I bushwhacked West Scar on Saturday which has the reputation of being one of the most difficult bushwhacks in the White Mountains. It’s not. Still I had a fun time hiking with some old friends, I got some more off-trail hiking in, and I came home smelling like a spruce tree.
Our trip on Saturday started at the base of the Loon Mountain Ski Resort, just outside of Lincoln, NH. The first part of the hike starts with a climb up to the top of Loon on the Brookway and Walking Boss slopes, which are quite steep, a black diamond, someone said. We walked mostly up on the grass, switch-backing back and forth to help reduce calf fatigue.
But the views were stunning from the top of Loon Mountain! We could see the Kinsmans, Cannon, Garfield, Galehead, the Bonds, Hancock Notch, Franconia Ridge, and two 3000 footers I want to bushwhack named Big Coolidge and South Whaleback, right across the road.
We climbed Loon to get to a herd path located at 3,000 feet, which runs to the start of the bushwhack portion of the hike. The entrance to the herd path isn’t marked, but it’s obvious if you look for a gap in the foliage. Once you get on it, the herd path is marked with orange tape and very easy to follow.
There’s not a lot of online intel about the route to West Scar, but we’d found two trip reports that we’d based our pre-trip research on:
My friends had also obtained two GPS tracks from hikers who’d previously climbed West Scar.
While my preference is not to use a GPS track to navigate, this wasn’t a hike that I’d organized and the people on it didn’t have the same purist navigation aesthetics that I do. We ended up using a combination of GPS and compasses, if only because it’s easier to follow to a compass bearing when bushwhacking. Still, I was happy to make this a reconoiter for future reference, knowing that I’d probably come back to this peak at a later time from a different direction.
The bushwhacking portion of the hike to West Scar traversed mostly open forest and it was pretty easy-going. We came across quite a few herd paths to the summit, which I tend to be leery of because I’ve followed them in the wrong direction before thinking that they “must” lead to my destination.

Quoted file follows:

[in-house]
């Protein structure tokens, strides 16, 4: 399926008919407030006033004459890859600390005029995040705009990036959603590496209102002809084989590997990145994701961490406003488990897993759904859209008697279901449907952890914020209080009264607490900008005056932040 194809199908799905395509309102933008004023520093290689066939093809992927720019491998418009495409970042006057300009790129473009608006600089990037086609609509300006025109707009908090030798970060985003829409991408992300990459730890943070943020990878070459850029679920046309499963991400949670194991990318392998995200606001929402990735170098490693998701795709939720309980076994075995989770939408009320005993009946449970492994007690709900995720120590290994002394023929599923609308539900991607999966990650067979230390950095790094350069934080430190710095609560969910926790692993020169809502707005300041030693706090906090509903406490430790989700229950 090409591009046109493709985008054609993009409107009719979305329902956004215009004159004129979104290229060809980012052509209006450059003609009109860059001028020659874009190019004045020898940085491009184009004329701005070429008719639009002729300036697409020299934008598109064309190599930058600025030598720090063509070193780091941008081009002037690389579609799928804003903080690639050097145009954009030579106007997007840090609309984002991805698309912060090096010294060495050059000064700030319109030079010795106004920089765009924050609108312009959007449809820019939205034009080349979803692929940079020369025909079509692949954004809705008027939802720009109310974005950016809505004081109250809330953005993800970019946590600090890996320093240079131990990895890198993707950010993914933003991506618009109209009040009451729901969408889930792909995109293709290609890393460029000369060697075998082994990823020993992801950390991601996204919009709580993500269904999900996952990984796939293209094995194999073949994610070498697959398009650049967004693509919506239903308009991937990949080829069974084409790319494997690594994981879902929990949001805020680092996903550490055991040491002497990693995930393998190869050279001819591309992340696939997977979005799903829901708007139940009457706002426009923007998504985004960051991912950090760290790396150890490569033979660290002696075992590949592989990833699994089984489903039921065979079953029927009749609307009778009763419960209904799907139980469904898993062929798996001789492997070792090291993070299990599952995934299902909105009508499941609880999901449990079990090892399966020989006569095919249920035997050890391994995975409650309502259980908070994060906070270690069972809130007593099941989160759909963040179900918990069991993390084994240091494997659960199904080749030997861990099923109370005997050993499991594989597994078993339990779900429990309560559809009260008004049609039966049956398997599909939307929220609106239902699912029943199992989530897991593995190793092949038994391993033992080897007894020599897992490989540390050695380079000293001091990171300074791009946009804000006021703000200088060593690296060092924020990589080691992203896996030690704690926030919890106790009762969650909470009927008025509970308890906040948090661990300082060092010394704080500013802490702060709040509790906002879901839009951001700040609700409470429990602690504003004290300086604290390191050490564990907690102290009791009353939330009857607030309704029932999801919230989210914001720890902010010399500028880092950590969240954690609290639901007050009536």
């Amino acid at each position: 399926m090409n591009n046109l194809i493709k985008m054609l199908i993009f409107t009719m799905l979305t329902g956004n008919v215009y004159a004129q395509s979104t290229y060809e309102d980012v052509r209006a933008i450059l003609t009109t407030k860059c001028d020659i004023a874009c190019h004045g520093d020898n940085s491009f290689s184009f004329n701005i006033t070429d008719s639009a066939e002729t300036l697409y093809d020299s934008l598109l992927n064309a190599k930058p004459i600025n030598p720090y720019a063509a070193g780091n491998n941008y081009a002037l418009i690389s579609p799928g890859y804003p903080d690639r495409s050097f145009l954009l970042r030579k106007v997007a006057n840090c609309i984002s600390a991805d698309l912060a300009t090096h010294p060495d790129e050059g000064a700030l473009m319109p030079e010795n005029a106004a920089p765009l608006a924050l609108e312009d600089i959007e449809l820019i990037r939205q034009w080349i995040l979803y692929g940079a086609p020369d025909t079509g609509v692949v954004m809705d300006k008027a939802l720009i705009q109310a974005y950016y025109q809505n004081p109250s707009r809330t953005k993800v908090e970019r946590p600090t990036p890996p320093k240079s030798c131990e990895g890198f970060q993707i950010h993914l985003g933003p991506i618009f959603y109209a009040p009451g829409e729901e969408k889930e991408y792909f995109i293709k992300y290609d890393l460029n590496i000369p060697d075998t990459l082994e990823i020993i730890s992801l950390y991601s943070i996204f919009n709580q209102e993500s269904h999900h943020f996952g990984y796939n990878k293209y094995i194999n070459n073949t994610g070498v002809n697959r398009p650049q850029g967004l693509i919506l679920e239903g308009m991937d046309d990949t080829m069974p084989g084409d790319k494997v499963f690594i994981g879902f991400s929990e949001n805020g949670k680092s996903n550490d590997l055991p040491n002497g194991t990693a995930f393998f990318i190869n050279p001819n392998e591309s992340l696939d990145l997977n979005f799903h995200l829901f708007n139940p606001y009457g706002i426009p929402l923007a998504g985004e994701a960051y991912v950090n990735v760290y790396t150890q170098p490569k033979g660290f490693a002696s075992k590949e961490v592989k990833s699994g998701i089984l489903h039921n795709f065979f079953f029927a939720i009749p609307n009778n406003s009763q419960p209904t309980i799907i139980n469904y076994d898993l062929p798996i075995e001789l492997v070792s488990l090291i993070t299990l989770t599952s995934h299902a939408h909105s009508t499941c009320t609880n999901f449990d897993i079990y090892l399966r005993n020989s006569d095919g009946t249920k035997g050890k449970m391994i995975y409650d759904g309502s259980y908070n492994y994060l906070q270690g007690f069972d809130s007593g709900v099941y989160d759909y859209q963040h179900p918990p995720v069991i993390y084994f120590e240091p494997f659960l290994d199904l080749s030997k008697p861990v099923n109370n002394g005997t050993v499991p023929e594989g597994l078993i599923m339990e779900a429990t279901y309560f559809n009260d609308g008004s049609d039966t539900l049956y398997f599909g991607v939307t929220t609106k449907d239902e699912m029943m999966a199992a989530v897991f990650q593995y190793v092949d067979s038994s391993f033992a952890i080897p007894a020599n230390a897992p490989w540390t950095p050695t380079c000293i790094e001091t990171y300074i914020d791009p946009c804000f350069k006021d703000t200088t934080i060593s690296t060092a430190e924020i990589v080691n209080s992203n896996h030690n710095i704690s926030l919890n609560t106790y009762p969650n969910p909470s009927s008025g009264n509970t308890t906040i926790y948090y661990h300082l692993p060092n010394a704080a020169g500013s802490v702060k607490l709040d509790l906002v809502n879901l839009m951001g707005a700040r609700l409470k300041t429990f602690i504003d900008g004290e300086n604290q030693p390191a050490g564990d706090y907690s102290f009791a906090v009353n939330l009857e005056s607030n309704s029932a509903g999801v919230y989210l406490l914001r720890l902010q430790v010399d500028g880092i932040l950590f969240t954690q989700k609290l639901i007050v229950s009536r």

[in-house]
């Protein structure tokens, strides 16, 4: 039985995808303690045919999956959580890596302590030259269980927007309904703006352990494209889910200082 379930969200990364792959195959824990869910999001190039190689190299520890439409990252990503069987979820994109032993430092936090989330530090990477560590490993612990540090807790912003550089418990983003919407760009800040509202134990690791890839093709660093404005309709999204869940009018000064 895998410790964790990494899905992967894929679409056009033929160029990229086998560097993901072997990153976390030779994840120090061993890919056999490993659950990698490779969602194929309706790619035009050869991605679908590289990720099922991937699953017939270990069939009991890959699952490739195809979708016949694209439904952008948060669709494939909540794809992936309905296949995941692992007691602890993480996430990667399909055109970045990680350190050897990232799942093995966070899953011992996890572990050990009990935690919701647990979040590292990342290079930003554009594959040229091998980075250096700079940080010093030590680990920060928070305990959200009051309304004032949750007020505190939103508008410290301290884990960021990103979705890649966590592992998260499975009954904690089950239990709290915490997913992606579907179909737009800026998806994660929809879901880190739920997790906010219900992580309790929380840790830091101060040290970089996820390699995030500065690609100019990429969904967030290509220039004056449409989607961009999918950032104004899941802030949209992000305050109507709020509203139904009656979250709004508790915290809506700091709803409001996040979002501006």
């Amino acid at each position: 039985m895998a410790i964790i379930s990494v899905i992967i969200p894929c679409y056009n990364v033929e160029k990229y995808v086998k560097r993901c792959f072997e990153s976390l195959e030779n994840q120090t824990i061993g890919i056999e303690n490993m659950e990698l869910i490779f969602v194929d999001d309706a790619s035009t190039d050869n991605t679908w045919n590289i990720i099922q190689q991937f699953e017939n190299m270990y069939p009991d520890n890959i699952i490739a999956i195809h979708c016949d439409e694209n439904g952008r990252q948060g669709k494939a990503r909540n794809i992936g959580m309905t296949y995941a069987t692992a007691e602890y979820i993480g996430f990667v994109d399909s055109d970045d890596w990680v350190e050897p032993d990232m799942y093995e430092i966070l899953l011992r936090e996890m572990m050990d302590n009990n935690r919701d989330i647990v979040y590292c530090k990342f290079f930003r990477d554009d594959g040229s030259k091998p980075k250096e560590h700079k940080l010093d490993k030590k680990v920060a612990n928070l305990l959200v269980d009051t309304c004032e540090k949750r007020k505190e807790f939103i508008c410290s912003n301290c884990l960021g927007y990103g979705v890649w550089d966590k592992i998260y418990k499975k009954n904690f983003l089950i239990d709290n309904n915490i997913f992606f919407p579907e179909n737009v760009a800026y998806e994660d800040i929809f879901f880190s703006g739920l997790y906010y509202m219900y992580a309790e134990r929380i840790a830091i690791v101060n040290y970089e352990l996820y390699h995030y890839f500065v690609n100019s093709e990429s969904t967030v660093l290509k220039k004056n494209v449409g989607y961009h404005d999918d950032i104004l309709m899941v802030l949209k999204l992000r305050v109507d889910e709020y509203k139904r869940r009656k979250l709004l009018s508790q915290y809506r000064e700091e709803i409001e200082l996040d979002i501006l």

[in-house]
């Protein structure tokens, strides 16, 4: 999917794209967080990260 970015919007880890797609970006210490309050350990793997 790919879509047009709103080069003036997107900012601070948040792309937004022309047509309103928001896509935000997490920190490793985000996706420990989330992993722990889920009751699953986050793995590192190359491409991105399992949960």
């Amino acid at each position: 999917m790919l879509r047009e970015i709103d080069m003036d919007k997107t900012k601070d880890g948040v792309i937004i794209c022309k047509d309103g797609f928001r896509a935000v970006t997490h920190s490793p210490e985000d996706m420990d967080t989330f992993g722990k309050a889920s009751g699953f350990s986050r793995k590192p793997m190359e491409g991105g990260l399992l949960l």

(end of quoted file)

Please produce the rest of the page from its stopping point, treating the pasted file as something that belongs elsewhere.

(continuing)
Stil herd paths can be a good way to save energy rather than scrambling over blow downs or bashing your way through thick spruce if they head in the right direction.These herd paths headed where we wanted to go and we made great time, summiting after 90 minutes of bushwhacking, shortly after 1 pm.
After signing the log book, we headed back, trying to find the way we’d come in. That’s when the bushwhack got more fun for me because we had to do quite a bit of “real” bushwhacking and navigation. We’d come off the peak at the wrong angle, trying to follow an easy heard path down, and gotten way off bearing. We corrected by staying on the contour and looping around West Scar before reacquiring the herd path out. There was a point though, where I was willing to say “f*ck the herd path, let’s just bushwhack back to where we need to be.” I just don’t trust herd paths, I guess.
Once back on the path, we flew back out to the Loon Mountain slopes and quickly hiked down the mountain slopes to our cars From there it was a short drive to the Woodstock Inn for burgers and brews before the trip back to Boston. A great day back in the hills with good friends.
Total hiking time was 7 hours with 7 miles and 2779′ of elevation gain.